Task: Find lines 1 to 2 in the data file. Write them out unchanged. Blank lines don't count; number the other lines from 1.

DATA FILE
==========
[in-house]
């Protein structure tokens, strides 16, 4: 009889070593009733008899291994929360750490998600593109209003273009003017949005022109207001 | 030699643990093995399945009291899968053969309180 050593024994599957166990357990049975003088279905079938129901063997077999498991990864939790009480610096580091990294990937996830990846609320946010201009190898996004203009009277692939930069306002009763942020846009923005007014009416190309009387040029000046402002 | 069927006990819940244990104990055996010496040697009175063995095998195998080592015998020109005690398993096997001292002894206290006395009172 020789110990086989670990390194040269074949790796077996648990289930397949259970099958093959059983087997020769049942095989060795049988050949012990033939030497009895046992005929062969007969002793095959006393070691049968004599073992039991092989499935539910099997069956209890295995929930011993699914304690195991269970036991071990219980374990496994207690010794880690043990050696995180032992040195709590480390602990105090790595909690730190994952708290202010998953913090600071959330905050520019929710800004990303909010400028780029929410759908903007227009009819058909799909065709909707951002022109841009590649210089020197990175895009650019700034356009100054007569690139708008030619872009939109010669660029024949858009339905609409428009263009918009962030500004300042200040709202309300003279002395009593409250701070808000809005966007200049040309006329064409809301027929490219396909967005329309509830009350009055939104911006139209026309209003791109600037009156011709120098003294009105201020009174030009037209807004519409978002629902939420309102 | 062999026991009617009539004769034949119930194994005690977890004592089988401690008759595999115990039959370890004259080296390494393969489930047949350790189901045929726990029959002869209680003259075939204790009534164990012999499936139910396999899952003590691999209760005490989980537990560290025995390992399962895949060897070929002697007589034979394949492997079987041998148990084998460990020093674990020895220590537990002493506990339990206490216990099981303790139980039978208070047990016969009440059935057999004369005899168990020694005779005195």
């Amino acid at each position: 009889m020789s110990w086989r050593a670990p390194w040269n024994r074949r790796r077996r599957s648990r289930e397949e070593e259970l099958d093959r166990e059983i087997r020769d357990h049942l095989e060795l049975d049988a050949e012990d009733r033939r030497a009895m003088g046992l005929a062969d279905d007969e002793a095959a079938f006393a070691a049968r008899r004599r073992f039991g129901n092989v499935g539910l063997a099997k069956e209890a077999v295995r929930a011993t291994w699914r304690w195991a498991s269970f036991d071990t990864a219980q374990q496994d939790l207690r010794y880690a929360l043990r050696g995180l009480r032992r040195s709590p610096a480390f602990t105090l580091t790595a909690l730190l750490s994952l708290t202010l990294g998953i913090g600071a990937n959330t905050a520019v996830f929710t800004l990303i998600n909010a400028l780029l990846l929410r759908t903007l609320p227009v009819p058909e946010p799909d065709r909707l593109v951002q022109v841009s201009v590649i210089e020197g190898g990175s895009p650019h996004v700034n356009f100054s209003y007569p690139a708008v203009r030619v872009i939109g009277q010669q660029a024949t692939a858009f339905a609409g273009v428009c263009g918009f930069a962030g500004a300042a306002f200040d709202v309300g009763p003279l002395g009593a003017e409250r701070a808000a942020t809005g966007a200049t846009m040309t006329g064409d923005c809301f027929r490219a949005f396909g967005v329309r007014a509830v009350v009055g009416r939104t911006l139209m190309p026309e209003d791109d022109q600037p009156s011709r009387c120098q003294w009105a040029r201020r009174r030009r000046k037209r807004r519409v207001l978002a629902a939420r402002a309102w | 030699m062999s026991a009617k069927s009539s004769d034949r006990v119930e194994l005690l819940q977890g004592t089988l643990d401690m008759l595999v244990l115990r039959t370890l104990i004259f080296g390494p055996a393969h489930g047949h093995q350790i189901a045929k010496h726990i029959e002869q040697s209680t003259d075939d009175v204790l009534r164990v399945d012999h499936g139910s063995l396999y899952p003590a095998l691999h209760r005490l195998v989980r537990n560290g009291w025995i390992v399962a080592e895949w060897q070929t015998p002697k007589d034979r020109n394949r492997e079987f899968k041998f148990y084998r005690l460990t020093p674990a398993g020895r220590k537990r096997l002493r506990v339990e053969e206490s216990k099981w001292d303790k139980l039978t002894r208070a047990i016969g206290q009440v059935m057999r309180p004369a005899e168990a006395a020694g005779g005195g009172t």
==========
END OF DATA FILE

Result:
[in-house]
């Protein structure tokens, strides 16, 4: 009889070593009733008899291994929360750490998600593109209003273009003017949005022109207001 | 030699643990093995399945009291899968053969309180 050593024994599957166990357990049975003088279905079938129901063997077999498991990864939790009480610096580091990294990937996830990846609320946010201009190898996004203009009277692939930069306002009763942020846009923005007014009416190309009387040029000046402002 | 069927006990819940244990104990055996010496040697009175063995095998195998080592015998020109005690398993096997001292002894206290006395009172 020789110990086989670990390194040269074949790796077996648990289930397949259970099958093959059983087997020769049942095989060795049988050949012990033939030497009895046992005929062969007969002793095959006393070691049968004599073992039991092989499935539910099997069956209890295995929930011993699914304690195991269970036991071990219980374990496994207690010794880690043990050696995180032992040195709590480390602990105090790595909690730190994952708290202010998953913090600071959330905050520019929710800004990303909010400028780029929410759908903007227009009819058909799909065709909707951002022109841009590649210089020197990175895009650019700034356009100054007569690139708008030619872009939109010669660029024949858009339905609409428009263009918009962030500004300042200040709202309300003279002395009593409250701070808000809005966007200049040309006329064409809301027929490219396909967005329309509830009350009055939104911006139209026309209003791109600037009156011709120098003294009105201020009174030009037209807004519409978002629902939420309102 | 062999026991009617009539004769034949119930194994005690977890004592089988401690008759595999115990039959370890004259080296390494393969489930047949350790189901045929726990029959002869209680003259075939204790009534164990012999499936139910396999899952003590691999209760005490989980537990560290025995390992399962895949060897070929002697007589034979394949492997079987041998148990084998460990020093674990020895220590537990002493506990339990206490216990099981303790139980039978208070047990016969009440059935057999004369005899168990020694005779005195």